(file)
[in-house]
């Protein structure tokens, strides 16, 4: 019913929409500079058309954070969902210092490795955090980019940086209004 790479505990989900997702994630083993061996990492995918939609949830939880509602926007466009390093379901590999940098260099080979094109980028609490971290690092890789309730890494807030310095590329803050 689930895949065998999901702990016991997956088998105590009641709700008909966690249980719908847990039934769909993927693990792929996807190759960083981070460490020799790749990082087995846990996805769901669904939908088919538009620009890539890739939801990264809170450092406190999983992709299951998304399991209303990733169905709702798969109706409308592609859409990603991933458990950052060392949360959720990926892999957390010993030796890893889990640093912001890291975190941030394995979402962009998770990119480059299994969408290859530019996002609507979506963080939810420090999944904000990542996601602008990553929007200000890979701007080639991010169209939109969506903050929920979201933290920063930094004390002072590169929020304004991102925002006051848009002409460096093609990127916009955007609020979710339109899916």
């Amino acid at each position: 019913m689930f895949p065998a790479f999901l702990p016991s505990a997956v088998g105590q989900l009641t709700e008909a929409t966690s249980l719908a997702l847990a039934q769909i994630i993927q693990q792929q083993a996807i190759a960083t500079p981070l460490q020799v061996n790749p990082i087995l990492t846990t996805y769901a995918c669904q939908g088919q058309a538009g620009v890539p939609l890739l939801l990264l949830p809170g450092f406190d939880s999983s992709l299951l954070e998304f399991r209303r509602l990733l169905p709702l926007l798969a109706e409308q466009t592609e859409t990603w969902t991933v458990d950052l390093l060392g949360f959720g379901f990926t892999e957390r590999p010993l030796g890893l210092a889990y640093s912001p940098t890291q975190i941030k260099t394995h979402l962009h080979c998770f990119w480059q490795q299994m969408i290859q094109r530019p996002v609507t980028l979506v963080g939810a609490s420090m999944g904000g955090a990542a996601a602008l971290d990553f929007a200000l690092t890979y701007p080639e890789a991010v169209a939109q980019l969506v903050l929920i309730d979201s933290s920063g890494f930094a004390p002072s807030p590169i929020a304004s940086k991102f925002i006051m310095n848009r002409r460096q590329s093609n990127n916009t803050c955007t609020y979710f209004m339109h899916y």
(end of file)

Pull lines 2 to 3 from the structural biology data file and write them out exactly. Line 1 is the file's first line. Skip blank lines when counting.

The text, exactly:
């Protein structure tokens, strides 16, 4: 019913929409500079058309954070969902210092490795955090980019940086209004 790479505990989900997702994630083993061996990492995918939609949830939880509602926007466009390093379901590999940098260099080979094109980028609490971290690092890789309730890494807030310095590329803050 689930895949065998999901702990016991997956088998105590009641709700008909966690249980719908847990039934769909993927693990792929996807190759960083981070460490020799790749990082087995846990996805769901669904939908088919538009620009890539890739939801990264809170450092406190999983992709299951998304399991209303990733169905709702798969109706409308592609859409990603991933458990950052060392949360959720990926892999957390010993030796890893889990640093912001890291975190941030394995979402962009998770990119480059299994969408290859530019996002609507979506963080939810420090999944904000990542996601602008990553929007200000890979701007080639991010169209939109969506903050929920979201933290920063930094004390002072590169929020304004991102925002006051848009002409460096093609990127916009955007609020979710339109899916």
């Amino acid at each position: 019913m689930f895949p065998a790479f999901l702990p016991s505990a997956v088998g105590q989900l009641t709700e008909a929409t966690s249980l719908a997702l847990a039934q769909i994630i993927q693990q792929q083993a996807i190759a960083t500079p981070l460490q020799v061996n790749p990082i087995l990492t846990t996805y769901a995918c669904q939908g088919q058309a538009g620009v890539p939609l890739l939801l990264l949830p809170g450092f406190d939880s999983s992709l299951l954070e998304f399991r209303r509602l990733l169905p709702l926007l798969a109706e409308q466009t592609e859409t990603w969902t991933v458990d950052l390093l060392g949360f959720g379901f990926t892999e957390r590999p010993l030796g890893l210092a889990y640093s912001p940098t890291q975190i941030k260099t394995h979402l962009h080979c998770f990119w480059q490795q299994m969408i290859q094109r530019p996002v609507t980028l979506v963080g939810a609490s420090m999944g904000g955090a990542a996601a602008l971290d990553f929007a200000l690092t890979y701007p080639e890789a991010v169209a939109q980019l969506v903050l929920i309730d979201s933290s920063g890494f930094a004390p002072s807030p590169i929020a304004s940086k991102f925002i006051m310095n848009r002409r460096q590329s093609n990127n916009t803050c955007t609020y979710f209004m339109h899916y």